by David Ammons | April 6th, 2011
The Washington Senate has given strong approval to a plan by Secretary of State Sam Reed, a Republican, and Gov. Chris Gregoire, a Democrat, to suspend the 2012 presidential primary in order to save over $10 million.
The Senate voted 34-15 to approve a one-time suspension of the presidential primary. A number of senators on both sides of the issue said they vastly favor the primary over the old caucus system that draws many fewer participants and excludes overseas voters, including the military, and house-bound people or those who are working during caucus time.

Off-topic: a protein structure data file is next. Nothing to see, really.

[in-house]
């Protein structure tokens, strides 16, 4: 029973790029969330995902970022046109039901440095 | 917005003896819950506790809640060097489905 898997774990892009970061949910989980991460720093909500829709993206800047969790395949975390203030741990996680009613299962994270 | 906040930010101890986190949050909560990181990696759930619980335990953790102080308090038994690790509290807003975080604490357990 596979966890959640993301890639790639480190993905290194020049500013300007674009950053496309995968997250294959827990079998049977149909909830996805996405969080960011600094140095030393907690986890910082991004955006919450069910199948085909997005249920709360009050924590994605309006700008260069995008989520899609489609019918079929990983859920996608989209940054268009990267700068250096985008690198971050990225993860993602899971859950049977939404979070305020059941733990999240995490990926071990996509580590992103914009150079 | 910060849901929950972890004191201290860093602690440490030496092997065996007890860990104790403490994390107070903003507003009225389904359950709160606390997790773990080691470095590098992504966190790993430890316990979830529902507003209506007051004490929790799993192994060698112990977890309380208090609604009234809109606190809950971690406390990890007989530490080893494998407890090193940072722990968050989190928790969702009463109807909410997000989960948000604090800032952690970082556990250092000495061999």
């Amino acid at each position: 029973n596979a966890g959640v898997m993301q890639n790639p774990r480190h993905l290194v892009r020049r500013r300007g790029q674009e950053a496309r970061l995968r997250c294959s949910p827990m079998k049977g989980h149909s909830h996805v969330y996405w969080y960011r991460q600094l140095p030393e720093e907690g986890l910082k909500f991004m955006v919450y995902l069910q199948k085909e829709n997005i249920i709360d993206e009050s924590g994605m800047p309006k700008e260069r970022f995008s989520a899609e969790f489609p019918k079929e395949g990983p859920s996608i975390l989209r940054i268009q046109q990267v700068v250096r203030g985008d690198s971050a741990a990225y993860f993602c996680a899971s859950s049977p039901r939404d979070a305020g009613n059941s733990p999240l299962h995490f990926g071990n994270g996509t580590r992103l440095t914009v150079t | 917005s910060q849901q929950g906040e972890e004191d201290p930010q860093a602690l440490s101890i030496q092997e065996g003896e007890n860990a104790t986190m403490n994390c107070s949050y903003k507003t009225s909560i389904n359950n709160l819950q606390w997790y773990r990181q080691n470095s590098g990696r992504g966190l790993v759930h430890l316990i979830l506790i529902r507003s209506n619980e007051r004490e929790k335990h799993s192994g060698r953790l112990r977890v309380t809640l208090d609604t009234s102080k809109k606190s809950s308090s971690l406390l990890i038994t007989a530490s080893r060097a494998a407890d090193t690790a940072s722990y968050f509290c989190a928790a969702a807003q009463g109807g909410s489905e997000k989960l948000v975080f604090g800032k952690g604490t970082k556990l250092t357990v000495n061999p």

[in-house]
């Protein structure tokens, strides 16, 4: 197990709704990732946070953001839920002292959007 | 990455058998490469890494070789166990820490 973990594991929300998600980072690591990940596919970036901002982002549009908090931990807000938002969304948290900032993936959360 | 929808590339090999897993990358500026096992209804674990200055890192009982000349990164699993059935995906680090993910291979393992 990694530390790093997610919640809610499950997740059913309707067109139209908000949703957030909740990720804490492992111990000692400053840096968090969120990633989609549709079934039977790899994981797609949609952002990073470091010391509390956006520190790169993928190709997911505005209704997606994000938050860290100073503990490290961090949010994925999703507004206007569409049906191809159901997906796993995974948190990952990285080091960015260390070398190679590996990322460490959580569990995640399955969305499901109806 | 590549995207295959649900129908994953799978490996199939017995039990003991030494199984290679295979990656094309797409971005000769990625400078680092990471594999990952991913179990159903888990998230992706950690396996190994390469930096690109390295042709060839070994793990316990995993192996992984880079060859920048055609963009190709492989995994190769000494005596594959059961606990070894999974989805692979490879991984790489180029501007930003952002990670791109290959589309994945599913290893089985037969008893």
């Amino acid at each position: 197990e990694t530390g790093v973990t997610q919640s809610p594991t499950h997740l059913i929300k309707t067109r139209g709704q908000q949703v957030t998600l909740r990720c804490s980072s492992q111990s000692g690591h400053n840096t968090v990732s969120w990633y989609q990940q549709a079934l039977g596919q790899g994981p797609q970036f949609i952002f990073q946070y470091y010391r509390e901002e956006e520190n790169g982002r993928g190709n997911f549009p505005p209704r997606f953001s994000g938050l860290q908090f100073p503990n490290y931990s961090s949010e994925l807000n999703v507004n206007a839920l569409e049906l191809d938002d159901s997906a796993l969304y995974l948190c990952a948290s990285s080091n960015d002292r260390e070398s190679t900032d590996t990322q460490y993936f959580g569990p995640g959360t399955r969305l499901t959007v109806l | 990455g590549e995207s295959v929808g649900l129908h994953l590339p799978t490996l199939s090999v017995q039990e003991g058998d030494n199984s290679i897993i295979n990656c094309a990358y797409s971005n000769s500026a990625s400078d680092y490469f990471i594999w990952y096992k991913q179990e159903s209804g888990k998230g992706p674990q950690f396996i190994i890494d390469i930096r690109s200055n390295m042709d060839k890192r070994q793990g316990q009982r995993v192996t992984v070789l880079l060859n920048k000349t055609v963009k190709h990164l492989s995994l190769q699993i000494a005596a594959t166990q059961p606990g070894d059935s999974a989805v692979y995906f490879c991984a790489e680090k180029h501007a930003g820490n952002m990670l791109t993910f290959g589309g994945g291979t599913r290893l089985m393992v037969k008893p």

Sen. Craig Pridemore of Vancouver, the prime sponsor, called it “a difficult decision we have to make during a difficult economic climate.” He said if he had his druthers, the primary would be the way Washington picks national convention delegates. But he said there are higher priority needs for the money. Other senators, including Joe Fain and Pam Roach, said the election is a core function of government and that the price tag is worth it.
The measure was brought forward reluctantly by two other backers of the primary, Gregoire and Reed. The Secretary noted that the primary was created by a citizen initiative to the Legislature in 1989 and draws more than 10 times the turnout of the caucuses — 1.4 million versus less than 100,000 in 2008, for instance.
Reed hailed the Senate vote, and noted that the House election panel approved a similar bill earlier in the day and that lawmakers are expected to send legislation to the governor as part of the budget-cutting package of bills.